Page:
Apresentação em tema: "Porque não temos vacinas contra parasitas? Manoel Barral-Netto FIOCRUZ-Bahia e FAMEB-UFBA."— Transcrição da apresentação:
Porque não temos vacinas contra parasitas? Manoel Barral-Netto FIOCRUZ-Bahia e FAMEB-UFBA
2 Porque não temos vacinas contra parasitas? O sucesso das vacinas –Anticorpos neutralizantes O insucesso das vacinas –Complexidade da RI adquirida além dos Ac; –Sistema Imune Inato; –Outros fatores que interferem na RI. Perspectivas O insucesso das vacinas e a evolução. 2
A era de Jenner As early as the 10th century AD, fluid from smallpox lesions or dried scabs from healing sores given to susceptible individuals to make them immune variolation India and China Variolation resulted in less severe disease than natural infection nasty lesion at the inoculation site, blisters, mild rash, fever, myalgia, and lethargy, but mortality appeared to have been only 1% to 2%, and generalized scarring was also rare. Variolation worked, but the disadvantages were such that the medical profession as a whole remained skeptical.
The resemblance which the pustule thus excited on the boy's arm bore to variolous inoculation, yet as the indisposition was barely perceptible, I could scarcely persuade myself the patient was secure from the smallpox. However, on his being inoculated some months afterwards, it proved that he was secure. A further variolation five years later confirmed the maintenance of immunity. The resemblance which the pustule thus excited on the boy's arm bore to variolous inoculation, yet as the indisposition was barely perceptible, I could scarcely persuade myself the patient was secure from the smallpox. However, on his being inoculated some months afterwards, it proved that he was secure. A further variolation five years later confirmed the maintenance of immunity. Jenner's paper was rejected by the Transactions of The Royal Society, so he published his Inquiry privately. 1796
O nascimento da imunologia (1875- 1910) Pasteur : Pasteurella septica (cholera) attenuated in vitro, injection of attenuated bacteria protected chickens from the effects of virulent cultures (VACCINE). Koch: cholera vibrio, killed whole-cell bacteria vaccine. All that was needed: isolate the causative agent, establish Koch's postulates, attenuate or kill the agent, and immunize. Controversy Early preparations were neither as safe nor as protective as claimed, production facilities, regulatory agencies not well developed + design of clinical trials left much to be desired. Significant professional reservations about vaccines and educated parents not convinced about the advantages of immunization as a whole.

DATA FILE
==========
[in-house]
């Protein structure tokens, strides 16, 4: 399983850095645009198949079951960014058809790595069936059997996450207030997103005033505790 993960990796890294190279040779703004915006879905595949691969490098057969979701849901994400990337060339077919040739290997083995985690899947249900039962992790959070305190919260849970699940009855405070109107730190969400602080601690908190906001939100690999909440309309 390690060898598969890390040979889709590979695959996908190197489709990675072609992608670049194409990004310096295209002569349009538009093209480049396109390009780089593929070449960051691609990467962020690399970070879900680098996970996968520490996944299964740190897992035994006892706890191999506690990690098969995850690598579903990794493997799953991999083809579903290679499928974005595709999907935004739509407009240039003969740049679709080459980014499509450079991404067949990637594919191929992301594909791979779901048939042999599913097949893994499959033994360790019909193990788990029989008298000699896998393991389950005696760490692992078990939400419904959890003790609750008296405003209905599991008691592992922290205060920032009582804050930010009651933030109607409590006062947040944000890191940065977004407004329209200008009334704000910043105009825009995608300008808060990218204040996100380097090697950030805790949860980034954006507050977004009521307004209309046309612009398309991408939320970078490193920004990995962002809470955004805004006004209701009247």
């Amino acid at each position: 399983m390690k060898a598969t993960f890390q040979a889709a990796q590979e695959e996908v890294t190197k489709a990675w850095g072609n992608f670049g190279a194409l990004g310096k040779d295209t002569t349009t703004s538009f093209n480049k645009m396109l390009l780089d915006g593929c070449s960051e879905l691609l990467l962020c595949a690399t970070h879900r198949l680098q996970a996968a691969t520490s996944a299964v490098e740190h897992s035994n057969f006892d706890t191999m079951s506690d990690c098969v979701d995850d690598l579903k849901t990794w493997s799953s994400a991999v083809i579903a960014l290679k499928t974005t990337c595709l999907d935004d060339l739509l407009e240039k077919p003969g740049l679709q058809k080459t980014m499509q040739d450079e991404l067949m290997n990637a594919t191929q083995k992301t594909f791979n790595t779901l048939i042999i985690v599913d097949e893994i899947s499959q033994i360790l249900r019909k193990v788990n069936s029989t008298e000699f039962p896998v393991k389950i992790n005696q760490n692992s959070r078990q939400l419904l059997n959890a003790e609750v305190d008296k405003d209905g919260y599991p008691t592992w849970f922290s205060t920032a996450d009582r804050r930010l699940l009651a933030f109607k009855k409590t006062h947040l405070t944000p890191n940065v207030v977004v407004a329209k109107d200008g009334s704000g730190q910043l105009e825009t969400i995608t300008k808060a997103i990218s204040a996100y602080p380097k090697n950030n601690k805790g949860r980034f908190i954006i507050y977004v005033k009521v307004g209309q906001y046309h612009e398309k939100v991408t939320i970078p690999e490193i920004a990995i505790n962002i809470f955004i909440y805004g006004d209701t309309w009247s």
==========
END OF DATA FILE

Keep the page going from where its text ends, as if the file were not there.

Primeira vacinas contra bactérias (1910-1930) Koch's isolation of the tubercule bacillus, the search for a tuberculosis (TB) vaccine began. Calmette and Guerin started with an isolate of TB from a cow 213 subcultures (13 years) tried the culture orally in a newborn infant BCG. Given intradermally effective in infants for the prevention of miliary TB and tuberculous meningitis. World War I - opportunity for the whole cell–killed bacterial vaccines (typhoid), systematic use x absence of a formal clinical trial. Bordetella pertussis 1923 formalin treatment of diphtheria toxin could render it harmless, preserving its immunogenic potential toxoids progressive introduction into industrialized countries (1930) lowered the impact of both diphtheria and tetanus.
Primeiras vacinas contra vírus: 1930-1950 1930s was a heady period for isolation of disease-causing viruses, but tissue culture was still the realm of a few practitioners. Goodpasture + Burnet improvement of techniques for growing viruses and Rickettsiae in embryonated hen's eggs. Theiler: safe and effective live attenuated yellow fever vaccine, 17D and first-generation killed whole virus influenza vaccines and vaccines against typhus important for troops in World War II. Formalin-killed mouse brain–derived Japanese B encephalitis vaccine was also effective.
Revolução da cultura de células 1950-1970 1955 - Salk's formalin-treated whole virus vaccine provided protection 1955 to 1961, 300 million doses administered, polio declined dramatically. Cutter Incident - faulty production techniques two lots of vaccine with inadequate formalin inactivation = 149 cases of polio. Development of live attenuated oral poliomyelitis vaccine of Sabin, first introduced in 1961 By 1965, had essentially replaced the Salk vaccine. Orally active, more convenient to use, and containing far fewer virions, much cheaper Very rare reversions to neurovirulence, estimated at one case per 2.7 million doses of oral poliomyelitis vaccine administered). Now – tetravalent vaccine available (measles – mumps – rubella - varicella)